The United States faces the largest excess of housing stock of any country ever. That doesn’t mean there are more houses and apartments than people, though that is true in a few isolated places. It does mean there are too many houses compared to the people who might occupy them. This is why first-time homebuyers are so important, and why the federal homebuyer tax credit specifically focuses on them.
When people who already own a home buy a new home, ordinarily they move out of the old one, leaving it vacant and available for sale. The transaction, then, typically doesn’t change the number of houses on the market. It is a different story when people buy a home for the first time. They leave, at most, a vacant apartment behind. The number of vacant houses declines when they buy a house.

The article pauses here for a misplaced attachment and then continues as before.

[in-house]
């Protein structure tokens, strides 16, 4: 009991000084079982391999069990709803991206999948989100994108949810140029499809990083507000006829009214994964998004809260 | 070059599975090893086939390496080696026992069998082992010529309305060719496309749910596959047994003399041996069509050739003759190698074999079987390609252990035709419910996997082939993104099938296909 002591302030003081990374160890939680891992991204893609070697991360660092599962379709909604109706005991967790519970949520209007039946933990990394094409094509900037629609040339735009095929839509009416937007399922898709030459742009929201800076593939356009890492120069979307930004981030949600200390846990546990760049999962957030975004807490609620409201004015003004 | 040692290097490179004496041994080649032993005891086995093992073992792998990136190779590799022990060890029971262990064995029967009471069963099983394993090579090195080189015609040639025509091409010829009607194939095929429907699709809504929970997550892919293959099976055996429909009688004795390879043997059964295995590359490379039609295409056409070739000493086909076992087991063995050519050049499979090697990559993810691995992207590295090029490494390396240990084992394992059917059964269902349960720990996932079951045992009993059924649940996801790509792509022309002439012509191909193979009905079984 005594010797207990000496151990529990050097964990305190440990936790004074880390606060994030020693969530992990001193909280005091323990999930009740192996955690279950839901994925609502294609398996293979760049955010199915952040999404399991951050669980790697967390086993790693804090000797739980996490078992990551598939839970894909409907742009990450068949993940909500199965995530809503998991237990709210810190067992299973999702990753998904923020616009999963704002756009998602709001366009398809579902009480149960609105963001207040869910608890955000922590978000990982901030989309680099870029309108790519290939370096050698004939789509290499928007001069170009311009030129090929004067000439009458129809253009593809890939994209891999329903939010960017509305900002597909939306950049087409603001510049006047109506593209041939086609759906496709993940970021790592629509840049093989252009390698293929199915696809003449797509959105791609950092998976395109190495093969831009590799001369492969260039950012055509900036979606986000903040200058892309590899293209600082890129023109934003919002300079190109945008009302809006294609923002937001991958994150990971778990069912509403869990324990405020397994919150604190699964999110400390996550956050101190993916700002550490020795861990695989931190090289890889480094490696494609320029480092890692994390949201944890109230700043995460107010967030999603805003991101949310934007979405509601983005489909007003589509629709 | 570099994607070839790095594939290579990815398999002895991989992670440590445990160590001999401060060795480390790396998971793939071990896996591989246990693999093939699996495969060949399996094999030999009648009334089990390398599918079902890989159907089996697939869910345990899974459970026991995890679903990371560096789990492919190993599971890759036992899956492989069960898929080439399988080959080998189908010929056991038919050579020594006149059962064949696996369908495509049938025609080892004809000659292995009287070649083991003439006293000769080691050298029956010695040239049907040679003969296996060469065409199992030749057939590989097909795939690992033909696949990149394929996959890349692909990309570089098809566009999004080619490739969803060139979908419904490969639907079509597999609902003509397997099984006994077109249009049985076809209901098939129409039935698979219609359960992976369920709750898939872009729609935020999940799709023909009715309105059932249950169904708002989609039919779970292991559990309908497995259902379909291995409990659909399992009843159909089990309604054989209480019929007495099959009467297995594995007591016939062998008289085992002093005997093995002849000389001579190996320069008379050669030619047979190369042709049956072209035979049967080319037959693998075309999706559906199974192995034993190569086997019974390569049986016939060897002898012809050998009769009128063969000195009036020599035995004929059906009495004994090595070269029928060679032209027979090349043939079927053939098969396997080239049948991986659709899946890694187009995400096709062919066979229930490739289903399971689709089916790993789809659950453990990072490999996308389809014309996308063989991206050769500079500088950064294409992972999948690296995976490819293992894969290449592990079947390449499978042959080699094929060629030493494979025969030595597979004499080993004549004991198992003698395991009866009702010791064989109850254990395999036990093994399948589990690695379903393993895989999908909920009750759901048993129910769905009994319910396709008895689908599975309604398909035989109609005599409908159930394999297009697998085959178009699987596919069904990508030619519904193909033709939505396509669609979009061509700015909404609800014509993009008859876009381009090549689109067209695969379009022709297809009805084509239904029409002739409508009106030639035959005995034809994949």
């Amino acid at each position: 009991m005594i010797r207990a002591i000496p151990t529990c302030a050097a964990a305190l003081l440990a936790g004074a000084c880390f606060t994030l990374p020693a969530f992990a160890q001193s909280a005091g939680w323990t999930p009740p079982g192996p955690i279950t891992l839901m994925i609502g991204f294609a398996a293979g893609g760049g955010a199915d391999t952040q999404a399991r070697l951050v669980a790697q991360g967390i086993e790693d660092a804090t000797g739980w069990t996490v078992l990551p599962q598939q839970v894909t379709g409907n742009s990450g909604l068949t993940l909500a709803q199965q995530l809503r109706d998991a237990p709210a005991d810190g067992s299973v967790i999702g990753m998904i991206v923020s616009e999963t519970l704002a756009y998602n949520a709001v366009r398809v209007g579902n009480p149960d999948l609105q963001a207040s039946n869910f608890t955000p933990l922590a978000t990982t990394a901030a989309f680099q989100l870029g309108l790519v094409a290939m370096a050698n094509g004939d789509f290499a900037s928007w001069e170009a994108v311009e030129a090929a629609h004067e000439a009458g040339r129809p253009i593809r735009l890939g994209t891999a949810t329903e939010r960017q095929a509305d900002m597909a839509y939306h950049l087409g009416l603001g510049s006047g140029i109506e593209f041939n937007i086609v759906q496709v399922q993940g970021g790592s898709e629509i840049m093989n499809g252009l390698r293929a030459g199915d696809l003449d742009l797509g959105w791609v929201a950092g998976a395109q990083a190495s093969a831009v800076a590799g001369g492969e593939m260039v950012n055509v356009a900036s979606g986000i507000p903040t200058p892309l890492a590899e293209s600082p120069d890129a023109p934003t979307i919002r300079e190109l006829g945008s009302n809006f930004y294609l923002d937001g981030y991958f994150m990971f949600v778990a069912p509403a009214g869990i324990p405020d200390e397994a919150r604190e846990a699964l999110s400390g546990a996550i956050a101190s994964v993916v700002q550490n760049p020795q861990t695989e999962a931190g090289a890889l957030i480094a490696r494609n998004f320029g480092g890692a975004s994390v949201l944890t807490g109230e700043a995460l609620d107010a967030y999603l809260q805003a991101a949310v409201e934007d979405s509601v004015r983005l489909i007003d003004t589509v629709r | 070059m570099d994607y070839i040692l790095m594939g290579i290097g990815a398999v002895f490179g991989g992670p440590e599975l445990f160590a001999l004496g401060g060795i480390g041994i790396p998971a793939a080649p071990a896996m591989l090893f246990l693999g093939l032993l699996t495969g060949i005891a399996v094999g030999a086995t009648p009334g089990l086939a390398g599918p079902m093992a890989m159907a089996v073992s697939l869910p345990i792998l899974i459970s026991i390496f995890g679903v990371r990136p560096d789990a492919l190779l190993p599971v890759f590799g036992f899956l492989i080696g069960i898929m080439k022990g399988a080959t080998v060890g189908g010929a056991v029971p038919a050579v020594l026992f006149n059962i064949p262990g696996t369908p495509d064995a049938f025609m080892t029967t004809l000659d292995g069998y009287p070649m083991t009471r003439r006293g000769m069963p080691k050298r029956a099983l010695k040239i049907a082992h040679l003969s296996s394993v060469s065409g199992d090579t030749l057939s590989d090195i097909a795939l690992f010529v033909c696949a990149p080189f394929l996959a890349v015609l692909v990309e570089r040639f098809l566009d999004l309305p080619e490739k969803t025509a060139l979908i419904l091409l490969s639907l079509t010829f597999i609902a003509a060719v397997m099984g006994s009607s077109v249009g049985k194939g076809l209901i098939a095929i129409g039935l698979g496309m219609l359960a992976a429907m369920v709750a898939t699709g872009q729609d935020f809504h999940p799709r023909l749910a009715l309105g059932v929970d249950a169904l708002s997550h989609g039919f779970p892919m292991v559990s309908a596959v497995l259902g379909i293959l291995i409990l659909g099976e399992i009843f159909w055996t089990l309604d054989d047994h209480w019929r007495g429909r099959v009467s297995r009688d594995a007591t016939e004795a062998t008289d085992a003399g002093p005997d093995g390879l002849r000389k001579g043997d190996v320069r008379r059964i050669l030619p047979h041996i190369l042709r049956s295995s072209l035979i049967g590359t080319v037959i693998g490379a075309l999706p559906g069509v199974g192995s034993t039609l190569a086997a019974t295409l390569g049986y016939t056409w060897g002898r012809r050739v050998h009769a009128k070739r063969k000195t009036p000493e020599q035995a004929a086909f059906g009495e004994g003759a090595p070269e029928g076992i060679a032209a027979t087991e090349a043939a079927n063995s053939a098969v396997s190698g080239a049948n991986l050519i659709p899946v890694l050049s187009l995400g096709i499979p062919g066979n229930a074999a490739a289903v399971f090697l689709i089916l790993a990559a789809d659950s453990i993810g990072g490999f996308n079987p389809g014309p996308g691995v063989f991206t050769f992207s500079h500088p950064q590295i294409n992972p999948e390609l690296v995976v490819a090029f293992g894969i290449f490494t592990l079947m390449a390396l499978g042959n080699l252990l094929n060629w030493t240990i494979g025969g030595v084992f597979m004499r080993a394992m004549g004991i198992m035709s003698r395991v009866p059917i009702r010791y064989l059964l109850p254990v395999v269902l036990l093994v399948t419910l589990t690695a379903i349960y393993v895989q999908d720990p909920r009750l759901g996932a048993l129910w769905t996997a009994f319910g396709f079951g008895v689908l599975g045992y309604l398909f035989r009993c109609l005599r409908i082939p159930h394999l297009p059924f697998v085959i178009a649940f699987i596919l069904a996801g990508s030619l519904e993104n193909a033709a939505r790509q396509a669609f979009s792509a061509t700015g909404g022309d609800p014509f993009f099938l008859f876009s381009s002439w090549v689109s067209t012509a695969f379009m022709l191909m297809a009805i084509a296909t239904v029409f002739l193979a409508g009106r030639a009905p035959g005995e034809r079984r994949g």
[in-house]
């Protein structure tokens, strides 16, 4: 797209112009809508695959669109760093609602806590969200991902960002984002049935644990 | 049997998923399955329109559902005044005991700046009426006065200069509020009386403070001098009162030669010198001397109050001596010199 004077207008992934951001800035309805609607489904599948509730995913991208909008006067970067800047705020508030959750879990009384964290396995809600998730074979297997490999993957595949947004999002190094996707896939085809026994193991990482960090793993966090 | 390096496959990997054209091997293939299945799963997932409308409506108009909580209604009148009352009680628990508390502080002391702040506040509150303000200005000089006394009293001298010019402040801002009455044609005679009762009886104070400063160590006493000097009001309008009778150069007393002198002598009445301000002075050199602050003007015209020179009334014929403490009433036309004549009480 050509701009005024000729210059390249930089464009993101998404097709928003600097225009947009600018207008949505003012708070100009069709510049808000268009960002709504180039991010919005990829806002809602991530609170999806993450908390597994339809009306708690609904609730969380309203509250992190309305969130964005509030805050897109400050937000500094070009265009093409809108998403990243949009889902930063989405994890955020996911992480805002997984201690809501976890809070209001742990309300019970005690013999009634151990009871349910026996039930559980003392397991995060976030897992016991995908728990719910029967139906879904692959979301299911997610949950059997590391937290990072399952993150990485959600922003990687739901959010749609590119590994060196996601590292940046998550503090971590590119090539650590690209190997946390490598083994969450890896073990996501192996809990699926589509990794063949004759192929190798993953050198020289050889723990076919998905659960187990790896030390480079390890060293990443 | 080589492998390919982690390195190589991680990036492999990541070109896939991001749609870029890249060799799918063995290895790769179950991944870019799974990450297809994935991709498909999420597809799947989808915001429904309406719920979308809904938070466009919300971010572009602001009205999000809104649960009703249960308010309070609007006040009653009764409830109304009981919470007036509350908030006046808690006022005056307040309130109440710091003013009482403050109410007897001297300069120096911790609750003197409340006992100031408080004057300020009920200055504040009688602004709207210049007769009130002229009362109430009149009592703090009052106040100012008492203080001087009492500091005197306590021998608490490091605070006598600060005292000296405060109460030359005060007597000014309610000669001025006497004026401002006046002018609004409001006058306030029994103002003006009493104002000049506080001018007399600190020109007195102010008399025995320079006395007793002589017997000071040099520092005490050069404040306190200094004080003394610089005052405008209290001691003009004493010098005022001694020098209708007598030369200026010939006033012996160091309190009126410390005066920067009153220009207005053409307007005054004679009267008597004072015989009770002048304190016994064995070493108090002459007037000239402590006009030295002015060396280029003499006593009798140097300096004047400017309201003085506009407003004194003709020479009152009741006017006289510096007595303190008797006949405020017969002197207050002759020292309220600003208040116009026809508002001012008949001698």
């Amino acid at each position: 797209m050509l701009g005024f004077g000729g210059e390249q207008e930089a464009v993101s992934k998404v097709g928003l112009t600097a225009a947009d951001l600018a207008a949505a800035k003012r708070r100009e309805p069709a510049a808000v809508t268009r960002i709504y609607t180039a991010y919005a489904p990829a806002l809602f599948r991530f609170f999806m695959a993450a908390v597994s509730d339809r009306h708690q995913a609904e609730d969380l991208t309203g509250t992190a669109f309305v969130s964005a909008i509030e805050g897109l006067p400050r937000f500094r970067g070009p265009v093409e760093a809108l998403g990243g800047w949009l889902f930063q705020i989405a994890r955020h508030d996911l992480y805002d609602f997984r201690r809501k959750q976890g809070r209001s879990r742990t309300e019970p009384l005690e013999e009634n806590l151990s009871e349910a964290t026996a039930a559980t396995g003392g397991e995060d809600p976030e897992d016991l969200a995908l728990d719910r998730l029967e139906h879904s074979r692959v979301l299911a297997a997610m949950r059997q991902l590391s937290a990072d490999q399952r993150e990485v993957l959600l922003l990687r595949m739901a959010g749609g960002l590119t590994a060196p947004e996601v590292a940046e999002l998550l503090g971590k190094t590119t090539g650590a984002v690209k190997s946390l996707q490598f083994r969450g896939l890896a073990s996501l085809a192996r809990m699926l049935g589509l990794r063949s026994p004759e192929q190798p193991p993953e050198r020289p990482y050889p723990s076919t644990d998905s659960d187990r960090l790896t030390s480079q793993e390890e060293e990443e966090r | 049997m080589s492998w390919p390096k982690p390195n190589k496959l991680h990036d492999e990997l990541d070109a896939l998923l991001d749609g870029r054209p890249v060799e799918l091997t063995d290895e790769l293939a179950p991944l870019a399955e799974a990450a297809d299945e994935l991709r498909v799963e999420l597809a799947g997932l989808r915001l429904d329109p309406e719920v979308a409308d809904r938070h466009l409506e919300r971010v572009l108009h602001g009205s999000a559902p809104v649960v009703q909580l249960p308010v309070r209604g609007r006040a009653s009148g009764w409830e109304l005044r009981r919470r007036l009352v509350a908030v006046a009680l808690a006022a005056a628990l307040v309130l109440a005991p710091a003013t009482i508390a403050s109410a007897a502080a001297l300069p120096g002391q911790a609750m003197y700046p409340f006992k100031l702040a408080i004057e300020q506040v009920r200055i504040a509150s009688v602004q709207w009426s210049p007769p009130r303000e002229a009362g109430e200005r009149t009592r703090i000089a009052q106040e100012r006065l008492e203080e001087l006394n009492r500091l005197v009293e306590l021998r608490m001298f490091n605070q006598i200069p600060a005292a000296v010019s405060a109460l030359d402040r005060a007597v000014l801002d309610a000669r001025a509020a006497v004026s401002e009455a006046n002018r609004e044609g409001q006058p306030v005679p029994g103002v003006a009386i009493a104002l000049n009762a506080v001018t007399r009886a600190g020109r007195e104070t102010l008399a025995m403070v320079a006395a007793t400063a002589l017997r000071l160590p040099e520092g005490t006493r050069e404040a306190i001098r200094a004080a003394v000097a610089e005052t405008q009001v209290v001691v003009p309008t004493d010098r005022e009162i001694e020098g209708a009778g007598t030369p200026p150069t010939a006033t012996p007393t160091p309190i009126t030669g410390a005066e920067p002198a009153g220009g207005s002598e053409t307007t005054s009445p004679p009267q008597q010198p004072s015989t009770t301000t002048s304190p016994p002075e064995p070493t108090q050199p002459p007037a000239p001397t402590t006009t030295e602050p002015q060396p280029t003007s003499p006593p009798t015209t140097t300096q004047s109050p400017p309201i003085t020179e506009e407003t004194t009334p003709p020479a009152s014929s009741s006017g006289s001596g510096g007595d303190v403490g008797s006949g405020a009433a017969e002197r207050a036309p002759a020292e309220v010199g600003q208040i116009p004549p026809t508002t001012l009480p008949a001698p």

Vacant houses are significant for a number of reasons, among them: they may serve as staging areas for criminals targeting the neighborhoods they are in; market values for all houses in the area go down; builders cannot rationally build new houses in the area (though so far, that hasn’t particularly stopped them).
Many of the vacant houses were previously owned by people who fundamentally couldn’t afford them. The banks they were borrowing from ended up owning the houses and offering them for sale. If there is a way to get people who can afford the houses to purchase them, it reduces the number of vacant houses.
In the end, this is fighting a losing battle. Other factors tend to increase the number of vacant houses on the market, and at this point, they have the upper hand. Homebuilders keep building enormous numbers of new houses, at a rate that is more than half of their pace at the peak of the bubble; millions of foreign workers, unable to find jobs, have left the country; there is a mass movement of households from houses to apartments. Over the next five years, the number of vacant houses will probably go up, no matter what government policy is. But there are benefits to be found in postponing that increase.